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Dark Energy certainly sounds catchy but is a terrible terminology: It's neither dark nor energy. Instead, it's transparent, and (if you divide it by Newton's constant) it's an energy-density.. Dark energy can be interpreted as the energy-density of empty space, but I don't find this a good interpretation. Better to think of it as the curvature of empty space.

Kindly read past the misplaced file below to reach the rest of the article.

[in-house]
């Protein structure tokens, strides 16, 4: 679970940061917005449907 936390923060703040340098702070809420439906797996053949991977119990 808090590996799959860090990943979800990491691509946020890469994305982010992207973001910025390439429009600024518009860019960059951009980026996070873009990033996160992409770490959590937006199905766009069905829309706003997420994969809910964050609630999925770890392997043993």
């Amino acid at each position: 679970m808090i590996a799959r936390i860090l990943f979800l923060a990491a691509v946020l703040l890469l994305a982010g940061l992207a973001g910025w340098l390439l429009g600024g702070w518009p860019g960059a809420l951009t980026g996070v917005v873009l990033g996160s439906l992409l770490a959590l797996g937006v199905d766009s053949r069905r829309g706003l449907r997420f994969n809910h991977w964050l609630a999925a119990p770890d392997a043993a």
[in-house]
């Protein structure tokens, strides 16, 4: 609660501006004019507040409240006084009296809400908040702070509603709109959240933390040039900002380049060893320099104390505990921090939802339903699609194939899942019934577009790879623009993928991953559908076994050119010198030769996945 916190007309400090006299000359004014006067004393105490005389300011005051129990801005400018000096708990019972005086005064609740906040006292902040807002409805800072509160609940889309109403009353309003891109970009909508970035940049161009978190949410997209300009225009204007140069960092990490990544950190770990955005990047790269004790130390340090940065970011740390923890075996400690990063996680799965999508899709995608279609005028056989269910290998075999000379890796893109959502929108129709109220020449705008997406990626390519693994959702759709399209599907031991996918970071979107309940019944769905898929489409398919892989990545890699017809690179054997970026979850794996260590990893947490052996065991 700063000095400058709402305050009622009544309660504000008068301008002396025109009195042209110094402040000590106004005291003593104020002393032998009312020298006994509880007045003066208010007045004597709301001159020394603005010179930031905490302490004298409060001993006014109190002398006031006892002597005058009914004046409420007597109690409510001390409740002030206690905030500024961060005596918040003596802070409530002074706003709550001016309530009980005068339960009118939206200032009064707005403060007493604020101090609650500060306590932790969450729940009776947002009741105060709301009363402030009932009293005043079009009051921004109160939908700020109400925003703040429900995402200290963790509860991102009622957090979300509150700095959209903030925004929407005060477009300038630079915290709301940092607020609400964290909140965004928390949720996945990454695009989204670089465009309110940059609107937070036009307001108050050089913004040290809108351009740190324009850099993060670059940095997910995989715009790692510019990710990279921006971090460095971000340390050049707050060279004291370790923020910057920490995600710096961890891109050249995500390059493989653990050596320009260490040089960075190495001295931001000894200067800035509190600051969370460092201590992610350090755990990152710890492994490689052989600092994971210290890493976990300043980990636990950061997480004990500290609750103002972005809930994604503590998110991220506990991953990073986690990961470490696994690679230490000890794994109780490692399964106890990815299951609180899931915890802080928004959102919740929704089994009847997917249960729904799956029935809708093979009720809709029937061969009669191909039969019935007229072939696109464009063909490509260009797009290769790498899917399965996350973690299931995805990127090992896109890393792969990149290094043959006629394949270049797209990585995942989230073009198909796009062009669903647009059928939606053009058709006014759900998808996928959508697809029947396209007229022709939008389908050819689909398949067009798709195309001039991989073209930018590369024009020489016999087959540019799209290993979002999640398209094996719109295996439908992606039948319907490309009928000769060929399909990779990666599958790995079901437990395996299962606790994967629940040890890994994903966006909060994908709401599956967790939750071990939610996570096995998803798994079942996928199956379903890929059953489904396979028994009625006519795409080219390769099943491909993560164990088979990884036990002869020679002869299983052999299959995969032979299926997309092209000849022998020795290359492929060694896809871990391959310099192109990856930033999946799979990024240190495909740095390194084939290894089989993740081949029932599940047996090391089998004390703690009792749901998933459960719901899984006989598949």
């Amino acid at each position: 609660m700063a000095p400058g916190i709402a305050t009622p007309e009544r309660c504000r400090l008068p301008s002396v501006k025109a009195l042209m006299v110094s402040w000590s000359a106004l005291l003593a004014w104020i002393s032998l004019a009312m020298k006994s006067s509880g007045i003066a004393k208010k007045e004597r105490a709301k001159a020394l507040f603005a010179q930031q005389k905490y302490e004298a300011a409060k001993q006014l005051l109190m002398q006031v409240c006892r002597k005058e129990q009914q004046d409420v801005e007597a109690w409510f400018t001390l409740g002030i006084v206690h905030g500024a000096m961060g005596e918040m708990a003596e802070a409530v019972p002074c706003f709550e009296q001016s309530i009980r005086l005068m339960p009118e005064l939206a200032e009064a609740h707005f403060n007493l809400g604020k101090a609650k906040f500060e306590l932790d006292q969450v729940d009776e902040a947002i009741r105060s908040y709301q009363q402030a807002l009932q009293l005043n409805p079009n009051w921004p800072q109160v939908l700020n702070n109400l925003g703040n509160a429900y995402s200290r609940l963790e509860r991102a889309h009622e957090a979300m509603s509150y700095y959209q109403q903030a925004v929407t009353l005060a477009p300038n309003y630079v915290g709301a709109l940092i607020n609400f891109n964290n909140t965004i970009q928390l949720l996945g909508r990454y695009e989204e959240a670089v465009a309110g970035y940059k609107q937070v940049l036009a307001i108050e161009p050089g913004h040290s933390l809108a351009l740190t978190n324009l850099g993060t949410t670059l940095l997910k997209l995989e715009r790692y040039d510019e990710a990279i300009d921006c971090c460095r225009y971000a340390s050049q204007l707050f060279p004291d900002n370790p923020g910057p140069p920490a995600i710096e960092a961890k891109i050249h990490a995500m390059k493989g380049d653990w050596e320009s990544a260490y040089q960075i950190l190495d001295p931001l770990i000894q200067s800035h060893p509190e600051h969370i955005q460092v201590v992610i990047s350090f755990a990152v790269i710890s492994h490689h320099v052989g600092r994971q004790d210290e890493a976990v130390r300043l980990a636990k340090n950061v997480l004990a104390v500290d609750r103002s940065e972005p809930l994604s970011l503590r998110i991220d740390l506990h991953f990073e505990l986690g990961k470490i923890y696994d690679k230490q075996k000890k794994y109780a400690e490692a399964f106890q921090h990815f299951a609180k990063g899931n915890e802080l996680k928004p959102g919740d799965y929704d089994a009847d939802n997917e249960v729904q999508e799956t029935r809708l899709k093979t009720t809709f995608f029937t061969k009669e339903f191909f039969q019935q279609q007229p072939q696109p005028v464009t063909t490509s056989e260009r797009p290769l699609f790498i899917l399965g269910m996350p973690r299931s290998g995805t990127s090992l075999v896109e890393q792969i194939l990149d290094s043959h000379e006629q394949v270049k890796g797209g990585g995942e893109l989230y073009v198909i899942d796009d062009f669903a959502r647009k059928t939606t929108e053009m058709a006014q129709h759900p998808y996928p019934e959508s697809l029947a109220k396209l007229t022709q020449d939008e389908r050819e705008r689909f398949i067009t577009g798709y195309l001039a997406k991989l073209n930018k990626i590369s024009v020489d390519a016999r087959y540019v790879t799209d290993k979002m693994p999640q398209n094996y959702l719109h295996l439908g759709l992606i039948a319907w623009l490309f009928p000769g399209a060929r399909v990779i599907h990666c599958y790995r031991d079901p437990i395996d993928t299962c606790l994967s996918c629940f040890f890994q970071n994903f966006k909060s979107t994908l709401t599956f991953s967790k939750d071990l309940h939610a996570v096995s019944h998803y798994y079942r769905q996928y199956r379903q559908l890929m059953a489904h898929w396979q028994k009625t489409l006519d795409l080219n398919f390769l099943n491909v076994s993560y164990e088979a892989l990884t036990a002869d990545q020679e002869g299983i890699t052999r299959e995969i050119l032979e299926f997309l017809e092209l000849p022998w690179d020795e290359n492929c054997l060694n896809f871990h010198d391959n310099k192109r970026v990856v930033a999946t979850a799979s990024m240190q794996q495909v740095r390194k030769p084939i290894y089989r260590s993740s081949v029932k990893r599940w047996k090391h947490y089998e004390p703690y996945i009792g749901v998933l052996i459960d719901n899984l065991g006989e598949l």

From a post-natural perspective, it seems that the problem of the cosmological constant can no longer be ignored. By making a field expansion of the SM effective potential, it appears that the problem with the cosmological constant and the Higgs mass have a common origin. The only difference is that the vacuum energy, unlike the Higgs mass, becomes an observable only through its coupling to gravity. But it seems likely that progress during the post-naturalness era will only come by addressing the two problems simultaneously. The cosmological constant corresponds to a scale of about 2×10−3 eV and affects physics in the deep IR, at astronomical and cosmological distances. Modifications of gravity at large distances are attempts to tackle the problem from an IR perspective . However, the conceptual problem with the cosmological constant comes from quantum effects in the deep UV. Attempts to tackle the UV problem with the traditional methods used for the Higgs seem hopeless because the corresponding UV cutoff is way lower than any energy scale entering those theories. This confusion among scales is at the basis of the problem. It is a big source of confusion because the systematic approach of effective field theories has taught us how to separate energy scales in successive shells and make sense of the theory at each shell separately. The cosmological constant seems to resist this approach. Naturalness is an offspring of effective field theory and so it is not surprising that the difficulty we are encountering with the effective theory description leads to a problem with naturalness. A theory that manifests an active interplay between the IR and the UV would not be simply describable by an effective field theory, as it would violate its inner logic. It is not impossible that quantum gravity will exhibit some kind of IR/UV interplay. An indication could come from the classical behaviour of gravity. Consider the head-on collision of two particles at ever increasing energies. Once you pass the threshold for forming a black hole, the more energy you feed in the system the larger the Schwarzschild radius becomes. In other words, higher energy collisions are less sensitive to short distances, in contrast with our effective-theory intuition for a separation between IR and UV. A radical conclusion that could be derived from these considerations is that we are facing the end of validity of field theory and the solution of the cosmological constant lies beyond our familiar theories. The new framework should incorporate an interplay of physical effects occurring at all scales. Although it is difficult to tell how such a framework would look, one can easily expect that the cosmological constant problem will play a key role in the post-naturalness era.